Forensic pathologist Dr. John Plunkett in Minnesota saw his first shaken-baby case in the 1980s: He had already researched the literature and reached his own conclusions by the time the Louise Woodward case made shaken baby syndrome a national story in 1997.
Dr. Plunkett, who was profiled in Minnesota Medicine in 2009, has organized an on-line interest group for physicians and other experts who question the classic model. Many of the medical and biomechanical experts who testify for the defense belong to this group, which helps them all stay on top of the new literature and cases. They have held occasional conferences under the name Evidence-Based Medicine Symposium.
In the past few years, the Innocence Network has recognized the danger of false convictions in infant head-injury cases. Under the leadership of law professors Adele Bernard and Keith Findley, the organization has formed an interest group for attorneys and has found funding to hire a national coordinator for shaken baby defense. Attorneys can contact Katherine Judson for sample filings and referrals to experts, at firstname.lastname@example.org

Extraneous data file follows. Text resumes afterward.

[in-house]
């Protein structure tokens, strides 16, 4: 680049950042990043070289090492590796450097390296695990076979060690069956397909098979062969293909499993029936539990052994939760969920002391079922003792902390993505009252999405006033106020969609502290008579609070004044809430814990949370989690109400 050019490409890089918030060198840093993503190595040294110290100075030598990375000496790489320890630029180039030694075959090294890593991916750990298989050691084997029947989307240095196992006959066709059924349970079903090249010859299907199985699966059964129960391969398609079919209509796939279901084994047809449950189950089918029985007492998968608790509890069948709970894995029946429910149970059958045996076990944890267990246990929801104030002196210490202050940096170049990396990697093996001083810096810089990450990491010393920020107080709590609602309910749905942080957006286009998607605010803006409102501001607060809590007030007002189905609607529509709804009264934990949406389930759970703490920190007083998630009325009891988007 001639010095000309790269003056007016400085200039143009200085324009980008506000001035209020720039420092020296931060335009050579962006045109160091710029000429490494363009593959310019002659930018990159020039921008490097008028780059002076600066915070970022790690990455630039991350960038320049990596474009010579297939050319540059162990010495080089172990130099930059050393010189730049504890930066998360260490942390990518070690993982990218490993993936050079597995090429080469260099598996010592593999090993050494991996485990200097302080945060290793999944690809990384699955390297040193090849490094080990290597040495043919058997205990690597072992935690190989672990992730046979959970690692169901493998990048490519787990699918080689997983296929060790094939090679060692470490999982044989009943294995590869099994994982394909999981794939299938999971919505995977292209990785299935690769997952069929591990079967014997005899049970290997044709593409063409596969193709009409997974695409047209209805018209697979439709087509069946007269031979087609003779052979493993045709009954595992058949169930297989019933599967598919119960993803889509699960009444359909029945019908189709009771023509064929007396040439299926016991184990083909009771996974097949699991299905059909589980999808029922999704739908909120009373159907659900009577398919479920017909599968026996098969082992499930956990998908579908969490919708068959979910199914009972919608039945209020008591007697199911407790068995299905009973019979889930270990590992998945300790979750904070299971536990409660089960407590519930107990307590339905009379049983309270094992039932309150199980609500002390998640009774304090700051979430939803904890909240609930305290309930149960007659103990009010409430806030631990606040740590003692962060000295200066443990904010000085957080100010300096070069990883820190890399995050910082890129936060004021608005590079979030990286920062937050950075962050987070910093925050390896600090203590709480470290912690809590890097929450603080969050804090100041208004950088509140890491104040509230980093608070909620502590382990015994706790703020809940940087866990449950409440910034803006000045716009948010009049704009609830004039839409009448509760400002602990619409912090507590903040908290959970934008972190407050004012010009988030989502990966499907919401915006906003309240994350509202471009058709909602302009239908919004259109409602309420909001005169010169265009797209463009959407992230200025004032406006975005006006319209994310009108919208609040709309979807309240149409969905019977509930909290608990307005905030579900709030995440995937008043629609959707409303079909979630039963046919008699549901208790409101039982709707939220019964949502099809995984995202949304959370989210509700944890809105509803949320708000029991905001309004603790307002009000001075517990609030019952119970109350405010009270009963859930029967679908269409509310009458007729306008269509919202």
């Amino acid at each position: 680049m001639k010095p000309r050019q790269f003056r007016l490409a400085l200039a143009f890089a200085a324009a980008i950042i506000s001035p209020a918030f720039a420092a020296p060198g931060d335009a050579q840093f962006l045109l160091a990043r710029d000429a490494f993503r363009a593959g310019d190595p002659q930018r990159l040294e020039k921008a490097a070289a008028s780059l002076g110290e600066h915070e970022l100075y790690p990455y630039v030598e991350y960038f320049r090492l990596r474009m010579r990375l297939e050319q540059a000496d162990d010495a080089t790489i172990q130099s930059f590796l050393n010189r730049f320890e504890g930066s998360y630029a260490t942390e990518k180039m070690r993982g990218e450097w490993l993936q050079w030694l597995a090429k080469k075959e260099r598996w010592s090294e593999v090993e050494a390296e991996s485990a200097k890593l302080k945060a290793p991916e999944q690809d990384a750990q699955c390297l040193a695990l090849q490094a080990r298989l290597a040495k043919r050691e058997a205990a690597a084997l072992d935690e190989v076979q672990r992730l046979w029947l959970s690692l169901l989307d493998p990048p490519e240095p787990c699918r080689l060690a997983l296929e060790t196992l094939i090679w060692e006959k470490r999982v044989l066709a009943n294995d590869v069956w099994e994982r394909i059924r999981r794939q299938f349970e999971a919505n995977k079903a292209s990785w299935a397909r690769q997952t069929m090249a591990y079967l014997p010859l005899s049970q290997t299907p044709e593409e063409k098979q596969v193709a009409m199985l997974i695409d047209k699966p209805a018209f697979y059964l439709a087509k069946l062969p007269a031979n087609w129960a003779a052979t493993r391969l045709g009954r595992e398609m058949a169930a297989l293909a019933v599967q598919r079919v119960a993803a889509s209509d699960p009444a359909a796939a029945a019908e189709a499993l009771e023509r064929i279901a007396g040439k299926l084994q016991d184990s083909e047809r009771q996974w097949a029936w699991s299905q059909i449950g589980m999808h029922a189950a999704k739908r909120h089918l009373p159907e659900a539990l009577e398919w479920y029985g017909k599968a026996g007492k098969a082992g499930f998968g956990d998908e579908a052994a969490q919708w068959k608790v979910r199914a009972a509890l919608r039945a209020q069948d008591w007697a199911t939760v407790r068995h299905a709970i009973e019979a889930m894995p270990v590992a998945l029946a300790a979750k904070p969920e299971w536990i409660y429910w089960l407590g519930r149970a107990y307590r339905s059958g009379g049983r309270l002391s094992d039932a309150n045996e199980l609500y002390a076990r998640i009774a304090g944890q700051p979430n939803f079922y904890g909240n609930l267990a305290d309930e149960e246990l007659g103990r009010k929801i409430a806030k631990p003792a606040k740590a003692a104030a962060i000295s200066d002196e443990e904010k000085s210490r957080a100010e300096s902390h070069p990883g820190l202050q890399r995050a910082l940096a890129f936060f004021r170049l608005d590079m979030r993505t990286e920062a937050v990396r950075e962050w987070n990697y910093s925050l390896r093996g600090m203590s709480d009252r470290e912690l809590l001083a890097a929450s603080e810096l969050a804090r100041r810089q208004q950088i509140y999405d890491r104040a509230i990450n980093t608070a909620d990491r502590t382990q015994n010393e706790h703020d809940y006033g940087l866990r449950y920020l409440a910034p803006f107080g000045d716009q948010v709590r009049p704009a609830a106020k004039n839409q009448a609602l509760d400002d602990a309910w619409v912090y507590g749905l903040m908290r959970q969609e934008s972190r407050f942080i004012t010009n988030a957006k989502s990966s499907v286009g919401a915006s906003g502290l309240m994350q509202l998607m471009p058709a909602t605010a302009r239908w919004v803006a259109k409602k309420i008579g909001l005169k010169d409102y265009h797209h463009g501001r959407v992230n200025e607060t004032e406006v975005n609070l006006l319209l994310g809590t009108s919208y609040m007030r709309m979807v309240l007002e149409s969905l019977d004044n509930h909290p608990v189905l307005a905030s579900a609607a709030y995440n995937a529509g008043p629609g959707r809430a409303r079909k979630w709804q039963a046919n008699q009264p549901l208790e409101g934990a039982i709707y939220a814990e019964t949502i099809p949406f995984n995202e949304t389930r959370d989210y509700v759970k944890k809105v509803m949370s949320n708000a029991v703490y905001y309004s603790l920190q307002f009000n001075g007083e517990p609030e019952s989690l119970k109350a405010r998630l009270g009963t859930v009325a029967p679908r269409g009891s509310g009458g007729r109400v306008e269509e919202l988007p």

Individual Innocence Projects have been appealing shaken baby cases, with some success (see, for example, the story of Drayton Witt). The Medill Innocence Project is collecting information for use in defending future cases.
If you are not familiar with the debate surrounding the model of shaken baby syndrome now used in the courtroom, please see the home page of this site.
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